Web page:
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View Diary: Why can't we start our OWN Public Option? (215 comments)

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  •  doctors and hospitals, not insurance companies, (2+ / 0-)
    Recommended by:
    Alice in Florida, evangeline135

    are also the main reason for high costs.

    but unlike doctors and hospitals, insurance companies do not add anything.

    •  and also pharma and medical device manufact (3+ / 0-)

      urers...are a LOT of the problem

      when i read in article in huffpo a while ago and all the people were complaining, rightly, about an insurance company that dumped a kid who needed  prosthetic arm that cost thousands of dollars (and it would only last a year because the kid was growing)...but nobody was asking WHY IS THIS PLASTIC AND METAL PROSTHESIS THAT ONLY LASTS A YEAR COSTING THOUSANDS OF DOLLARS???

      in europe it is probably, like, 20 bucks or something...

      •  When you have to keep full time staffers (7+ / 0-)

        to fight with insurance companies, well the $s have to come from somewhere.

        Pretty much every doctor's office has at least one full time employee whose sole job is to fight with insurance companies. One dentist office I went to had two dentists, two hygenists, and FIVE paper-pushers. Now that, dear ones, is insanity!

        Member, The Angry Left

        by nosleep4u on Sat Dec 19, 2009 at 10:38:46 PM PST

        [ Parent ]

        •  My doctor has a staff of one (2+ / 0-)
          Recommended by:
          Angie in WA State, evangeline135

          His receptionist.

          Because he takes no health insurance (if you have it, you can duke it out yourself). He charges the same rate as any other doctor I'd seen... $80 a visit.

          He draws blood in office.

          He's from out of country and very political and very against the way health care is set up in the U.S.

          I've zero gripes with him, except that I have to use free clinics when he's out of town.

          And also, I get better care because he doesn't have quotas to exceed that will "ding" him through the health insurance system.

          And as a good man, if I can't pay him, he'll just see me anyways. He has to be careful of malpractice and does pay insurance, and so keeps scrupulous charts. But he doesn't always charge when I've been short on cash. And we all got the swine flu and flu vaccine for free.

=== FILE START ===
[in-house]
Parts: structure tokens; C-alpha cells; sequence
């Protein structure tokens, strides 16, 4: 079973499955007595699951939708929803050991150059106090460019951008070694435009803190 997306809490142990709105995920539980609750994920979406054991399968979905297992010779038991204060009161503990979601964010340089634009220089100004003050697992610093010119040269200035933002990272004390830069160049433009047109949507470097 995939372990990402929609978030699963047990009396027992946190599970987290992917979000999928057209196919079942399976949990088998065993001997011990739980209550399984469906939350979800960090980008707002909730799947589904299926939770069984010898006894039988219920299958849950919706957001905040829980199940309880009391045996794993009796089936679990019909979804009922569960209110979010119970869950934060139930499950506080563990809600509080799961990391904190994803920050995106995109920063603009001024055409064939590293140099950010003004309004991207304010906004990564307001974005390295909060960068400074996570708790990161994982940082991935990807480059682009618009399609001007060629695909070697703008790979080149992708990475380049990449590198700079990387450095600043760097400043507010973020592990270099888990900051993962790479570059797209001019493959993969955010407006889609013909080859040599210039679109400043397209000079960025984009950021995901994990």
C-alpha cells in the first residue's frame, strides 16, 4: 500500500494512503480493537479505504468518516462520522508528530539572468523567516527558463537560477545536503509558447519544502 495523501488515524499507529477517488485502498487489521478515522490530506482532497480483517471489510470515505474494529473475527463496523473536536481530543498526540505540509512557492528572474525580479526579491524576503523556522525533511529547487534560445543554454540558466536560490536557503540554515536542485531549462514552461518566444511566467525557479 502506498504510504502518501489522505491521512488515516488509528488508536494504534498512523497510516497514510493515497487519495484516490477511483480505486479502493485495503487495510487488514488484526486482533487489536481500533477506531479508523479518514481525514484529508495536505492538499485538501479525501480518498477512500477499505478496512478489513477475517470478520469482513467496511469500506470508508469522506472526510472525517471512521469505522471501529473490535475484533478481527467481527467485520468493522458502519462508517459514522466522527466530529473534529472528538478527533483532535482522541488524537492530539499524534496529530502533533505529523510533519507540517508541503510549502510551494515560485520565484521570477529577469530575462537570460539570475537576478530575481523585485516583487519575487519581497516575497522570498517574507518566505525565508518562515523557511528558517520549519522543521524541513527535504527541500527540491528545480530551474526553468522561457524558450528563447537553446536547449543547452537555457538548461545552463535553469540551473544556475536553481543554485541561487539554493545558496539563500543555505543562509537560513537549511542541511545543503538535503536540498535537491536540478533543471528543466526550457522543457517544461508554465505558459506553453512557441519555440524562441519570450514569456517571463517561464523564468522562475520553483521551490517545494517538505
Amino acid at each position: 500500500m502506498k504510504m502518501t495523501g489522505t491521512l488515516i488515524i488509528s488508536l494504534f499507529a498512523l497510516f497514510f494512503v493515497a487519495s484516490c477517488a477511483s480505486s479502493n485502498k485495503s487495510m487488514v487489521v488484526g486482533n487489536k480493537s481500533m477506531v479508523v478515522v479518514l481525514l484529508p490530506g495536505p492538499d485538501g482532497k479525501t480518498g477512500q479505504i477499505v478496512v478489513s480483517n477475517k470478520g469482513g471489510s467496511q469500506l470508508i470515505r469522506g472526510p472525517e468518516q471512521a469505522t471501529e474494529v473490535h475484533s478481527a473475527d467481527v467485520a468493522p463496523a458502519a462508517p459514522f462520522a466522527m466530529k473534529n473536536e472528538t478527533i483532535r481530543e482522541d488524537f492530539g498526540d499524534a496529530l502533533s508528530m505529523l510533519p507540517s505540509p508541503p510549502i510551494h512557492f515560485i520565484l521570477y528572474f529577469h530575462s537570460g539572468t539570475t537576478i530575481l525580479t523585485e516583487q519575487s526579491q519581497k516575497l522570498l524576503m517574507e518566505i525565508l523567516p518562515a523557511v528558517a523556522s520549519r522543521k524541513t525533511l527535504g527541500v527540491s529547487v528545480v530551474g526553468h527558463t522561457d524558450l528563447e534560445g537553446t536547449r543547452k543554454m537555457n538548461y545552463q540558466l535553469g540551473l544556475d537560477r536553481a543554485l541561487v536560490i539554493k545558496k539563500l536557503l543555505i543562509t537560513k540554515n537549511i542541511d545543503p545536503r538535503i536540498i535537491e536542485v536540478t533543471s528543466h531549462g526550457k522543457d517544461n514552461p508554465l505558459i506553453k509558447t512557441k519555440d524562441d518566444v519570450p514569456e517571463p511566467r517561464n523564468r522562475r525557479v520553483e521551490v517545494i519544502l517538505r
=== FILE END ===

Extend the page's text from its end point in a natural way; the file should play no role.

•  You're my hero! (5+ / 0-)

        Thanks for bringing up this point. One of my biggest concerns in the whole healthcare "reform" debate is why medicines & medical devices cost so damn much.  The other is the "punishment" of people with pre-existing conditions, but that's for another rant...

        Blood glucose testing strips are grossly overpriced. They're just plastic, a little metal & some chemicals, but they're at least $1 each. Box of 100 strips costs >$100. I have to test at least 4x/day, so a box that size lasts less than a month.

        Insulin too is overpriced. It's all lab synthesized now & has been for years, yet it too is over $100 a bottle w/out prescrip coverage. I actually wrote a letter to the director of manufacturing at Lilly asking her what the cost per unit is to manufacture a bottle of insulin. Haven't heard back, naturally..

        The insulin pump I use has "pods" that I fill with insulin & adhere to myself. I have to change the pod every 3 days (to reduce risk of infection at the site). Each pod is roughly $45, so for a box of 10 (a months' worth) I would pay $450. My insurance helps some but I have to meet my deductible first since they classify the insulin pump & supplies as "durable" medical equipment. Yeah, something lasting 3 days is durable. Some may argue that I should just go back to injections, but being on a pump provides me with far more precise control of my blood sugar, which in turn reduces my risk of typical complications such as blindness, amputation, kidney failure, heart disease.